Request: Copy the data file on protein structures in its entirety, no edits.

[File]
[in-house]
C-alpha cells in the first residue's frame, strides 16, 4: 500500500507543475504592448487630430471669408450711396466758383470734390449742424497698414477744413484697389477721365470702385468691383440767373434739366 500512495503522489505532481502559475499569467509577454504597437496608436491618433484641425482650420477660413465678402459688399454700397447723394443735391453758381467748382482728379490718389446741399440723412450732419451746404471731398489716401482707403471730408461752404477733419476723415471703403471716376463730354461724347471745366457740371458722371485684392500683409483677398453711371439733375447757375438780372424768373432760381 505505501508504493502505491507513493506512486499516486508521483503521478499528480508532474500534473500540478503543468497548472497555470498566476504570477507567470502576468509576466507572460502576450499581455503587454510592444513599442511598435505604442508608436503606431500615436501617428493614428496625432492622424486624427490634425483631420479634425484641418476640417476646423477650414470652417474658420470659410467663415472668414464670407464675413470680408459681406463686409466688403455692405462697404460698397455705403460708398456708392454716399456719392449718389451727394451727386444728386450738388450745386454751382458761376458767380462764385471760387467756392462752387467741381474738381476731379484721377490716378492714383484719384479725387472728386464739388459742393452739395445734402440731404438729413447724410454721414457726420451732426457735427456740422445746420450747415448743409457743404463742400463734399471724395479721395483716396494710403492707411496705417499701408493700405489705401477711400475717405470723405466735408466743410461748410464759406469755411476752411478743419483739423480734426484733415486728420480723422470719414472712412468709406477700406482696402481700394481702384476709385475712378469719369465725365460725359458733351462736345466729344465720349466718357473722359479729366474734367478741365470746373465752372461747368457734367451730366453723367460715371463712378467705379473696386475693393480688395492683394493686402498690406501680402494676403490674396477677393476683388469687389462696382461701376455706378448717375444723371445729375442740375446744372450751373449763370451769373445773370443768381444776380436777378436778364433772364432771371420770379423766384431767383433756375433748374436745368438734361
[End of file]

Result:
[in-house]
C-alpha cells in the first residue's frame, strides 16, 4: 500500500507543475504592448487630430471669408450711396466758383470734390449742424497698414477744413484697389477721365470702385468691383440767373434739366 500512495503522489505532481502559475499569467509577454504597437496608436491618433484641425482650420477660413465678402459688399454700397447723394443735391453758381467748382482728379490718389446741399440723412450732419451746404471731398489716401482707403471730408461752404477733419476723415471703403471716376463730354461724347471745366457740371458722371485684392500683409483677398453711371439733375447757375438780372424768373432760381 505505501508504493502505491507513493506512486499516486508521483503521478499528480508532474500534473500540478503543468497548472497555470498566476504570477507567470502576468509576466507572460502576450499581455503587454510592444513599442511598435505604442508608436503606431500615436501617428493614428496625432492622424486624427490634425483631420479634425484641418476640417476646423477650414470652417474658420470659410467663415472668414464670407464675413470680408459681406463686409466688403455692405462697404460698397455705403460708398456708392454716399456719392449718389451727394451727386444728386450738388450745386454751382458761376458767380462764385471760387467756392462752387467741381474738381476731379484721377490716378492714383484719384479725387472728386464739388459742393452739395445734402440731404438729413447724410454721414457726420451732426457735427456740422445746420450747415448743409457743404463742400463734399471724395479721395483716396494710403492707411496705417499701408493700405489705401477711400475717405470723405466735408466743410461748410464759406469755411476752411478743419483739423480734426484733415486728420480723422470719414472712412468709406477700406482696402481700394481702384476709385475712378469719369465725365460725359458733351462736345466729344465720349466718357473722359479729366474734367478741365470746373465752372461747368457734367451730366453723367460715371463712378467705379473696386475693393480688395492683394493686402498690406501680402494676403490674396477677393476683388469687389462696382461701376455706378448717375444723371445729375442740375446744372450751373449763370451769373445773370443768381444776380436777378436778364433772364432771371420770379423766384431767383433756375433748374436745368438734361